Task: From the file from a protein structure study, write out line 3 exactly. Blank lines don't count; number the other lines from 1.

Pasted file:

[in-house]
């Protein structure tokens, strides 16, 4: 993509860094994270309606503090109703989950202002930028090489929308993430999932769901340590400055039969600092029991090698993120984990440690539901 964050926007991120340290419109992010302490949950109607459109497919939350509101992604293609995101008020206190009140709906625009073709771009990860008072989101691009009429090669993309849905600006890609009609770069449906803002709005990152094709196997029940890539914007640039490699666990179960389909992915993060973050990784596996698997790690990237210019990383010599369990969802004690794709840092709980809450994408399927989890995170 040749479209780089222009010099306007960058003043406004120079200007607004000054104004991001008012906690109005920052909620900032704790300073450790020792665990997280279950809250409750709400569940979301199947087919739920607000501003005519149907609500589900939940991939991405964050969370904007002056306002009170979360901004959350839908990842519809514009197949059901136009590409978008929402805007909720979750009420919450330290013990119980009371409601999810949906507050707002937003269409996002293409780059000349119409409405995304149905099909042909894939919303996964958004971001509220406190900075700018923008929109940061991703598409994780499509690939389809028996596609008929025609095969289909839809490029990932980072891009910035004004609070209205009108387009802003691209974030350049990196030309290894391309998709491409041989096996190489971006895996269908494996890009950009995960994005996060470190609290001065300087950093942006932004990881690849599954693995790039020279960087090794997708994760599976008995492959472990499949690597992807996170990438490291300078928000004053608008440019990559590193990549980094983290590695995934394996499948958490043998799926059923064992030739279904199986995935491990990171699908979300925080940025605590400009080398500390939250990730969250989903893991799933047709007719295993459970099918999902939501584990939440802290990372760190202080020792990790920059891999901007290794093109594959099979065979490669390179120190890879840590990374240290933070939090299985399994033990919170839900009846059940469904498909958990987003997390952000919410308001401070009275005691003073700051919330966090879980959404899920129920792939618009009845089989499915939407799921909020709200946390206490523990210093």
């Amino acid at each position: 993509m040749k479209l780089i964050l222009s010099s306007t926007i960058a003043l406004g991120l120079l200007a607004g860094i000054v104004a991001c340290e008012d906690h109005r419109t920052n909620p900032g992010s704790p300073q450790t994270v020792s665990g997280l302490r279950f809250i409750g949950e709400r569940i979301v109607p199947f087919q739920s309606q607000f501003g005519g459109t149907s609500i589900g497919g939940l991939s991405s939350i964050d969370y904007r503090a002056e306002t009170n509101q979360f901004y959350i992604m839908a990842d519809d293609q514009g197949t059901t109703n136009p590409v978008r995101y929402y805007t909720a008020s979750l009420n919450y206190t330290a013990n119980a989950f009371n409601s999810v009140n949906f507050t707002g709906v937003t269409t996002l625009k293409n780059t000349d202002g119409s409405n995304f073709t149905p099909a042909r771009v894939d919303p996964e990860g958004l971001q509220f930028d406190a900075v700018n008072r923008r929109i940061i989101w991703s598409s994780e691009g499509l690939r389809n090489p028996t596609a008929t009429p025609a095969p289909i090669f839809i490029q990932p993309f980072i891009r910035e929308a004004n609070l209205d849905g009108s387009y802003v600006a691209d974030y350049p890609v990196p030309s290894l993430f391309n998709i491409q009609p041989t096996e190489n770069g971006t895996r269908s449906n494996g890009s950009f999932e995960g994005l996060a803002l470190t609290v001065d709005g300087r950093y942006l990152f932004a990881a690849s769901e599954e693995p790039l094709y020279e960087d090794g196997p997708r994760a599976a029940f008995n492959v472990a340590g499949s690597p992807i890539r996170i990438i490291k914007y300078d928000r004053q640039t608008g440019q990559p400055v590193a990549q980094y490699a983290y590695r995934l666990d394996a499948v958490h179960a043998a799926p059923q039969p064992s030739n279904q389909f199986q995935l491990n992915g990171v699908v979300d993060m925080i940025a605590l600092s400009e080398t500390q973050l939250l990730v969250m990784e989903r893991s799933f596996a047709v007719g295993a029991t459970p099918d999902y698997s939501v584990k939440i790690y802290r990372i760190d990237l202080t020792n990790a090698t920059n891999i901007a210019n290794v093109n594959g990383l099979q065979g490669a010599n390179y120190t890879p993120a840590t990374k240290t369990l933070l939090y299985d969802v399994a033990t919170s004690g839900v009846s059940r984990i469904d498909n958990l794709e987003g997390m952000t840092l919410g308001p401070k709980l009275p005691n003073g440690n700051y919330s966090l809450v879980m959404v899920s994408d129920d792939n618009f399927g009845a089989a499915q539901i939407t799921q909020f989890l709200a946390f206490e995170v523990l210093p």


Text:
């Amino acid at each position: 993509m040749k479209l780089i964050l222009s010099s306007t926007i960058a003043l406004g991120l120079l200007a607004g860094i000054v104004a991001c340290e008012d906690h109005r419109t920052n909620p900032g992010s704790p300073q450790t994270v020792s665990g997280l302490r279950f809250i409750g949950e709400r569940i979301v109607p199947f087919q739920s309606q607000f501003g005519g459109t149907s609500i589900g497919g939940l991939s991405s939350i964050d969370y904007r503090a002056e306002t009170n509101q979360f901004y959350i992604m839908a990842d519809d293609q514009g197949t059901t109703n136009p590409v978008r995101y929402y805007t909720a008020s979750l009420n919450y206190t330290a013990n119980a989950f009371n409601s999810v009140n949906f507050t707002g709906v937003t269409t996002l625009k293409n780059t000349d202002g119409s409405n995304f073709t149905p099909a042909r771009v894939d919303p996964e990860g958004l971001q509220f930028d406190a900075v700018n008072r923008r929109i940061i989101w991703s598409s994780e691009g499509l690939r389809n090489p028996t596609a008929t009429p025609a095969p289909i090669f839809i490029q990932p993309f980072i891009r910035e929308a004004n609070l209205d849905g009108s387009y802003v600006a691209d974030y350049p890609v990196p030309s290894l993430f391309n998709i491409q009609p041989t096996e190489n770069g971006t895996r269908s449906n494996g890009s950009f999932e995960g994005l996060a803002l470190t609290v001065d709005g300087r950093y942006l990152f932004a990881a690849s769901e599954e693995p790039l094709y020279e960087d090794g196997p997708r994760a599976a029940f008995n492959v472990a340590g499949s690597p992807i890539r996170i990438i490291k914007y300078d928000r004053q640039t608008g440019q990559p400055v590193a990549q980094y490699a983290y590695r995934l666990d394996a499948v958490h179960a043998a799926p059923q039969p064992s030739n279904q389909f199986q995935l491990n992915g990171v699908v979300d993060m925080i940025a605590l600092s400009e080398t500390q973050l939250l990730v969250m990784e989903r893991s799933f596996a047709v007719g295993a029991t459970p099918d999902y698997s939501v584990k939440i790690y802290r990372i760190d990237l202080t020792n990790a090698t920059n891999i901007a210019n290794v093109n594959g990383l099979q065979g490669a010599n390179y120190t890879p993120a840590t990374k240290t369990l933070l939090y299985d969802v399994a033990t919170s004690g839900v009846s059940r984990i469904d498909n958990l794709e987003g997390m952000t840092l919410g308001p401070k709980l009275p005691n003073g440690n700051y919330s966090l809450v879980m959404v899920s994408d129920d792939n618009f399927g009845a089989a499915q539901i939407t799921q909020f989890l709200a946390f206490e995170v523990l210093p």